Beller: No. 14 RB, No. 31 overall | Fitz: No. 17 RB, No. 41 overall | Consensus: No. 15 RB, No. 36 overall
For eight years, Forte was a consistent presence in the Bears’ offense and the fantasy community. During his excellent tenure with Chicago, he had more than 1,400 yards from scrimmage in seven seasons, falling short of that mark for the first time in his career last season. In all, he scored 64 touchdowns: 45 on the ground, 19 through the air. He instantly established himself as one of the best receiving backs in the league, setting a single-season record for receptions by a running back with 102 in 2014. Forte’s fantasy ranking by season went thusly, starting with his rookie year: third, 18th, 11th, 15th, 12th, third, fourth, ninth. He was the rock of the Midway.
But all good things must come to an end, and this spring the Bears waved goodbye to their best offensive player since Walter Payton. Forte’s career in Chicago is in the rearview mirror—can the same be said for his days as a fantasy force?
Forte was one of the first free agents to find a new home in March, signing with the Jets shortly after the official start of free agency. This should be a good fit for him, thanks to his pass-catching ability and the Jets’ desire to push the ball down the field. Chris Ivory is now in Jacksonville, and New York’s remaining personnel screams that this will be a pass-heavy offense. The Jets are built around Ryan Fitzpatrick, Brandon Marshall, Eric Decker and Forte, a foursome that should put them among fantasy’s most lucrative offenses.
There is some cause for concern as Forte begins his Jets career. He turned 30 at the end of last season and is coming off his worst year as a pro. Forte missed three games due to a knee injury and set new a career low in rushing yards (898), while tying his previous career low in receptions (44) and falling short of 400 receiving yards for the second time in his career. It wasn’t just the injury that held him back. Forte ran for 4.1 yards per carry and had 3.38 receptions per game, the third-lowest total in his eight years in the league.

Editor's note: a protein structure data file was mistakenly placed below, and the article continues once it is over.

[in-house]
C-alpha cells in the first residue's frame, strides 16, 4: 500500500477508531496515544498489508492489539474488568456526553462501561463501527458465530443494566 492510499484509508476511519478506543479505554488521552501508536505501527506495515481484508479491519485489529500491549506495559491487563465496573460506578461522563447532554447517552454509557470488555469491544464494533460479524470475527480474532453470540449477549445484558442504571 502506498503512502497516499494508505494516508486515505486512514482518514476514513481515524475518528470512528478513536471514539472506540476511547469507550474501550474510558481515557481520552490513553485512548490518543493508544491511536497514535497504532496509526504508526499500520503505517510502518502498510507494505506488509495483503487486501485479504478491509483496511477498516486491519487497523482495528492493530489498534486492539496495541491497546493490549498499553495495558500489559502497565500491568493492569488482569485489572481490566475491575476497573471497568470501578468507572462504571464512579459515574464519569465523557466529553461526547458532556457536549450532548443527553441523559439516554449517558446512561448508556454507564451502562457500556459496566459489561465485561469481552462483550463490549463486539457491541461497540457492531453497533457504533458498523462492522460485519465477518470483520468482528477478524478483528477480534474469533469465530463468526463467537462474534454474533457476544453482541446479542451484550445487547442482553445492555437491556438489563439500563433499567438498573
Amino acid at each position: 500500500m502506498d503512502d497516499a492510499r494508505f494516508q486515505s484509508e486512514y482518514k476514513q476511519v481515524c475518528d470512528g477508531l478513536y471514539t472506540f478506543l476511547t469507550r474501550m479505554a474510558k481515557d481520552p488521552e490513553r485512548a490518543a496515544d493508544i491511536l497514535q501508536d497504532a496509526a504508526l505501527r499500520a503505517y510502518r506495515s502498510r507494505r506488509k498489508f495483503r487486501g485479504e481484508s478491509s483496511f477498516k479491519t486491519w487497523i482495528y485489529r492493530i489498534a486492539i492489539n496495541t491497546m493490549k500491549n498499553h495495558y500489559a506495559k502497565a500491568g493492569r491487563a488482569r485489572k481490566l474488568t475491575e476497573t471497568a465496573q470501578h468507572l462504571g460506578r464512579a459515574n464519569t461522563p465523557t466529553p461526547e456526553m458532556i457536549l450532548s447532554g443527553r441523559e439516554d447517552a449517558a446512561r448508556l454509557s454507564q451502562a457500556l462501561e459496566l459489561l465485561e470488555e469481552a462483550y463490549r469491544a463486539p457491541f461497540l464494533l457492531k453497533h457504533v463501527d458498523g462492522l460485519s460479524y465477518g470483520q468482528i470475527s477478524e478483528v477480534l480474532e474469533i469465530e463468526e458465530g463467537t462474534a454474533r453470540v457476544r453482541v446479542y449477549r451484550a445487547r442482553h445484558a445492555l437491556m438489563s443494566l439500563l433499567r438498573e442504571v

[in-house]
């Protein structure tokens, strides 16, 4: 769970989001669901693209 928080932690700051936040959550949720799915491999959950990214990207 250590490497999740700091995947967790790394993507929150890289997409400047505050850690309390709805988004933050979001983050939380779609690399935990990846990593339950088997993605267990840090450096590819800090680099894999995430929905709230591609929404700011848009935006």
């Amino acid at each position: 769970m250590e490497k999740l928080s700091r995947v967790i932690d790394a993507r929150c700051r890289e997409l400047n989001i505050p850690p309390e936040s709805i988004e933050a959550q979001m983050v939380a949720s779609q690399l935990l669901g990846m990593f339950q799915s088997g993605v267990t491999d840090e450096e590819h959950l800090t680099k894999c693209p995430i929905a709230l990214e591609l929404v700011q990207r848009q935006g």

On top of that, Forte could be looking at a more even workload split than he ever experienced in Chicago. Forte played under three head coaches in Chicago—Lovie Smith, Marc Trestman and John Fox. All of them were content to treat Forte like a workhorse, only occasionally mixing in whoever his backup might be. That’s not going to be the case this season.
Bilal Powell will have a significant role in the Jets’ offense, partially on his own merits, but also thanks to Forte’s age. It’s safe to say that running backs generally start to break down after they turn 30—that doesn’t mean they fall off a cliff instantly, but by that point most backs comfortably have their best days behind them. Few, if any, can be Adrian Peterson, who led the league in rushing at 30 years old last year.
Most of the talk early in training camp suggested that Forte and Powell would split the carries almost right down the middle, with Forte getting a slight edge. While Forte would be the primary receiving back with most teams, he managed to sign with one of the few that already had an adept receiver in its backfield. Powell caught 47 of his 64 targets last year for 388 yards and two touchdowns. As good as Forte is catching the ball—and he still may be the best in the league among running backs—the Jets aren’t simply going to eliminate the talented Powell from their passing game.
Fantasy owners should be wary of certain things they hear coming out of training camp. Forte may not be the runner he was five years ago. He has three years of mileage on Powell, and he has taken countless more hits. Still, no one would suggest Powell is the better back. The nearly even split with a slight edge for Forte that many in Jets camp are expecting could turn into a three-to-one breakdown in Forte’s favor before long. We know Forte is the better player and that Powell will have a role. From there, we’ll have to figure out what we can using practice reports and preseason games as our guide.
Forte’s receiving and blocking ability is going to keep him on the field, no matter how he performs as a runner. That the Jets went out and added him as quickly as they did in free agency should suggest to the fantasy community that, at the very least, he will earn a comfortable majority of the work out of the backfield. He may not top 300 touches this season, but he’s a safe bet for 200 carries and 80 targets. A player like Forte, even at 30 years old, in an offense like the Jets, can make that work.
Figuring conservatively, Forte will get 250 touches this season. He could easily surpass that number, but that feels like a fair floor. Given the strong offensive environment around him and his production as a receiver, 1,300 yards from scrimmage and eight total touchdowns are in his sights. Forte should once again give his owners RB2 production.